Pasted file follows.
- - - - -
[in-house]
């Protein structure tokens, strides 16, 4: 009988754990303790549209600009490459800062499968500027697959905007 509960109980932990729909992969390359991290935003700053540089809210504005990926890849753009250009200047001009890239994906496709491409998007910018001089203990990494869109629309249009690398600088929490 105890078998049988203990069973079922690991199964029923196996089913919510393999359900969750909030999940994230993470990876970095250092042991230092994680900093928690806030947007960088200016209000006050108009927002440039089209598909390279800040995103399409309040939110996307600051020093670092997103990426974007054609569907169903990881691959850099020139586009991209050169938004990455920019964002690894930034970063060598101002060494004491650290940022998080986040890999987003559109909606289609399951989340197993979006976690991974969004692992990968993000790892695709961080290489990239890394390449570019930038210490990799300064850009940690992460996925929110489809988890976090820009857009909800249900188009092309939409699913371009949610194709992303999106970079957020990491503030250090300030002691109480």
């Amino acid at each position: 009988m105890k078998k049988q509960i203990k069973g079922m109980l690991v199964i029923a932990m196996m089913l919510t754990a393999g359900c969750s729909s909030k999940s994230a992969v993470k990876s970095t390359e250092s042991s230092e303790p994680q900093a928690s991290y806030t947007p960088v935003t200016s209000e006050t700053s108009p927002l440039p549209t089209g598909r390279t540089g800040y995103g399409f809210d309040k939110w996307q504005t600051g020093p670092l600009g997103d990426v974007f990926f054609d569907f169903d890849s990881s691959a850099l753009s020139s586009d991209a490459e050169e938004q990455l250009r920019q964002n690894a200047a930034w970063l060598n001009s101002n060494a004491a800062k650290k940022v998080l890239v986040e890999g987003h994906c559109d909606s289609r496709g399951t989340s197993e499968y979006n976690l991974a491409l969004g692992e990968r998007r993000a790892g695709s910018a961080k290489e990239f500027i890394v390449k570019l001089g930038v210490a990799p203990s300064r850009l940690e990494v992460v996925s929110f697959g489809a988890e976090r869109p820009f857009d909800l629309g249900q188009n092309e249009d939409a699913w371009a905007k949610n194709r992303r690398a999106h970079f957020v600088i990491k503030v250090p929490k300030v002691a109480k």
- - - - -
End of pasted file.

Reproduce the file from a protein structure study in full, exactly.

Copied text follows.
[in-house]
């Protein structure tokens, strides 16, 4: 009988754990303790549209600009490459800062499968500027697959905007 509960109980932990729909992969390359991290935003700053540089809210504005990926890849753009250009200047001009890239994906496709491409998007910018001089203990990494869109629309249009690398600088929490 105890078998049988203990069973079922690991199964029923196996089913919510393999359900969750909030999940994230993470990876970095250092042991230092994680900093928690806030947007960088200016209000006050108009927002440039089209598909390279800040995103399409309040939110996307600051020093670092997103990426974007054609569907169903990881691959850099020139586009991209050169938004990455920019964002690894930034970063060598101002060494004491650290940022998080986040890999987003559109909606289609399951989340197993979006976690991974969004692992990968993000790892695709961080290489990239890394390449570019930038210490990799300064850009940690992460996925929110489809988890976090820009857009909800249900188009092309939409699913371009949610194709992303999106970079957020990491503030250090300030002691109480």
């Amino acid at each position: 009988m105890k078998k049988q509960i203990k069973g079922m109980l690991v199964i029923a932990m196996m089913l919510t754990a393999g359900c969750s729909s909030k999940s994230a992969v993470k990876s970095t390359e250092s042991s230092e303790p994680q900093a928690s991290y806030t947007p960088v935003t200016s209000e006050t700053s108009p927002l440039p549209t089209g598909r390279t540089g800040y995103g399409f809210d309040k939110w996307q504005t600051g020093p670092l600009g997103d990426v974007f990926f054609d569907f169903d890849s990881s691959a850099l753009s020139s586009d991209a490459e050169e938004q990455l250009r920019q964002n690894a200047a930034w970063l060598n001009s101002n060494a004491a800062k650290k940022v998080l890239v986040e890999g987003h994906c559109d909606s289609r496709g399951t989340s197993e499968y979006n976690l991974a491409l969004g692992e990968r998007r993000a790892g695709s910018a961080k290489e990239f500027i890394v390449k570019l001089g930038v210490a990799p203990s300064r850009l940690e990494v992460v996925s929110f697959g489809a988890e976090r869109p820009f857009d909800l629309g249900q188009n092309e249009d939409a699913w371009a905007k949610n194709r992303r690398a999106h970079f957020v600088i990491k503030v250090p929490k300030v002691a109480k």